• antisocial behaviour (28{2c3a8711102f73ee058d83c6a8025dc7f37722aad075054eaafcf582b93871a0}), which was more common for boys than girls (36{2c3a8711102f73ee058d83c6a8025dc7f37722aad075054eaafcf582b93871a0} compared with 16{2c3a8711102f73ee058d83c6a8025dc7f37722aad075054eaafcf582b93871a0})
  • being affected by domestic abuse (20{2c3a8711102f73ee058d83c6a8025dc7f37722aad075054eaafcf582b93871a0})
  • being affected by others’ substance use (23{2c3a8711102f73ee058d83c6a8025dc7f37722aad075054eaafcf582b93871a0})

Less commonly reported vulnerabilities include:

  • opiate or crack use (2{2c3a8711102f73ee058d83c6a8025dc7f37722aad075054eaafcf582b93871a0})
  • being pregnant or a parent (5{2c3a8711102f73ee058d83c6a8025dc7f37722aad075054eaafcf582b93871a0})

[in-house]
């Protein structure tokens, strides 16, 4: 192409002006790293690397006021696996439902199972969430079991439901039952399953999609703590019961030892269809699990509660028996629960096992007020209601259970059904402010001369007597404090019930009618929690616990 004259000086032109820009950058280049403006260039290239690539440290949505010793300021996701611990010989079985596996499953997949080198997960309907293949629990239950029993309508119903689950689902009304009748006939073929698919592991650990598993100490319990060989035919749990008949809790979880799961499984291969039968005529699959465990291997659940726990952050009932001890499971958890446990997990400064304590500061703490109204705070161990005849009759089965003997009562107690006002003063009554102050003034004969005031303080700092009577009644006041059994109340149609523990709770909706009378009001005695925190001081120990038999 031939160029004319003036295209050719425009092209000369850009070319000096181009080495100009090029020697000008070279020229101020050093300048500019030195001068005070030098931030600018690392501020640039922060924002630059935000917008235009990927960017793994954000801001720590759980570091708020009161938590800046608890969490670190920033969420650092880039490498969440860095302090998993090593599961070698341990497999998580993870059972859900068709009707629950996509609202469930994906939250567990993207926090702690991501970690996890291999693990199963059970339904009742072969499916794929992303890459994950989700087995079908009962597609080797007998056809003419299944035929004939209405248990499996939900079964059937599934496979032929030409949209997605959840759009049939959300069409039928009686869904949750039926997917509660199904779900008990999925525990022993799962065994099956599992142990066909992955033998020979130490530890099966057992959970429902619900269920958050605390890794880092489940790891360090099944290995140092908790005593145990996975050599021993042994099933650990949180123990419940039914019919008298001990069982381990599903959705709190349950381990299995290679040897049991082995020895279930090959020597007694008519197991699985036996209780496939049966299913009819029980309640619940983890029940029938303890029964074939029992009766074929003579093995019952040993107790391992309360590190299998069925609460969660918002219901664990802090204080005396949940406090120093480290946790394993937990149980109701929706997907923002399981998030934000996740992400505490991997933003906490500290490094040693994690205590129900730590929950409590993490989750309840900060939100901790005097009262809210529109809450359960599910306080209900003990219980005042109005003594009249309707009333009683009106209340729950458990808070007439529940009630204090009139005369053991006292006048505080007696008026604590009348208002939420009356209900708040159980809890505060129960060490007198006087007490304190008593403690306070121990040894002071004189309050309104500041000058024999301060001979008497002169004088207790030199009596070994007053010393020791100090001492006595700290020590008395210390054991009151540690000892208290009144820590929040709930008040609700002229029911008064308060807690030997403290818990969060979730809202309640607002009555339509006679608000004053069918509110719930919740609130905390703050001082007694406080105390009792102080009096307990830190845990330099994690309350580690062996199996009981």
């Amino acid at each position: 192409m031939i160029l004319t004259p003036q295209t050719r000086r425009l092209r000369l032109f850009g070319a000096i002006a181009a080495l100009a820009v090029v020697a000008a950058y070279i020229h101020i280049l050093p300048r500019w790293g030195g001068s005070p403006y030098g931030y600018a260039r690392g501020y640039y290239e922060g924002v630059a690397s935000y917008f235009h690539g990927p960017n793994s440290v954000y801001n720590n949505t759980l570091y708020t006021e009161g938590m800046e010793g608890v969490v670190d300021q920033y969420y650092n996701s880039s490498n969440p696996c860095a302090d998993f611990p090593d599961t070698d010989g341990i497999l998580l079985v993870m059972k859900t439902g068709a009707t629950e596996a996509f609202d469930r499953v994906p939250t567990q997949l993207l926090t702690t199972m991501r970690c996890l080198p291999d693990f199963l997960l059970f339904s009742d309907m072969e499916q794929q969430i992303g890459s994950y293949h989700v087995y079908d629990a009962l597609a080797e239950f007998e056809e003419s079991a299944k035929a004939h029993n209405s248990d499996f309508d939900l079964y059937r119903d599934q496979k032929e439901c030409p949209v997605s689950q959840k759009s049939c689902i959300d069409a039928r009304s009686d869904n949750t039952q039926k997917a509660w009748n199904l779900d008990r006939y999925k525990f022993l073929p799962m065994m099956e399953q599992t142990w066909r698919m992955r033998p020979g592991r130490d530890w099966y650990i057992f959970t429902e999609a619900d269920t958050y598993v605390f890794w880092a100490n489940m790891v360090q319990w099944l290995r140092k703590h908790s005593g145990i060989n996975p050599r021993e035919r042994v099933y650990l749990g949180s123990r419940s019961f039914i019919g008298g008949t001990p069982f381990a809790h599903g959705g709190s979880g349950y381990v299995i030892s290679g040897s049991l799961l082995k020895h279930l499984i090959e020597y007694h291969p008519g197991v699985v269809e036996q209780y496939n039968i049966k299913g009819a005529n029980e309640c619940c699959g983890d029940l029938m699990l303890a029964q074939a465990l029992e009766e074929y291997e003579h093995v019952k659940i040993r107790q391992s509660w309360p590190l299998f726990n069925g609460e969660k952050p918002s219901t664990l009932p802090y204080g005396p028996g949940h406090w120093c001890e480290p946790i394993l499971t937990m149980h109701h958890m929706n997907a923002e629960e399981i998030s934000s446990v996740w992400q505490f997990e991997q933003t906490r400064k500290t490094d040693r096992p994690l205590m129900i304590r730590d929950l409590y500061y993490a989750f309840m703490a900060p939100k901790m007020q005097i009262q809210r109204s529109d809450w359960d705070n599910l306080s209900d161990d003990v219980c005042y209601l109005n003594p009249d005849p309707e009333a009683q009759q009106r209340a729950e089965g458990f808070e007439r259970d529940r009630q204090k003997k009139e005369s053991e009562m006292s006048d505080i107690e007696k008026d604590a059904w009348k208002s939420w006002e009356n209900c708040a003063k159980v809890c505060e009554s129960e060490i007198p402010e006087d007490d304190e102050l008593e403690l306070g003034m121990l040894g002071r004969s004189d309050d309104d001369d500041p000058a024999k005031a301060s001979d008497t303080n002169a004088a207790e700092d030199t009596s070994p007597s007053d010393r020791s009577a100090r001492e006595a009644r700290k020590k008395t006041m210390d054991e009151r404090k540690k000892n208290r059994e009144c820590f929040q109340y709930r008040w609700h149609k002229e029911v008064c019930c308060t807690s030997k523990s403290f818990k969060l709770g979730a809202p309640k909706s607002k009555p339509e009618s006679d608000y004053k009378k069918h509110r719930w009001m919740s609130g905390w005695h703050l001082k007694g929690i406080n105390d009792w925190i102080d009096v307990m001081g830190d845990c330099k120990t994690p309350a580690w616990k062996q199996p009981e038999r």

• housing problems (1{2c3a8711102f73ee058d83c6a8025dc7f37722aad075054eaafcf582b93871a0})
  • injecting (less than 1{2c3a8711102f73ee058d83c6a8025dc7f37722aad075054eaafcf582b93871a0})

Being involved with social services as a looked after child (11{2c3a8711102f73ee058d83c6a8025dc7f37722aad075054eaafcf582b93871a0}), a child in need (12{2c3a8711102f73ee058d83c6a8025dc7f37722aad075054eaafcf582b93871a0}) or having a child protection plan (7{2c3a8711102f73ee058d83c6a8025dc7f37722aad075054eaafcf582b93871a0}) were also recorded as vulnerabilities.

Figure 4: vulnerabilities among young people starting treatment

Vulnerability Girls Boys
Early onset of substance misuse 2,482 4,046
Polydrug user 1,861 2,610
Mental health treatment need 1,711 1,772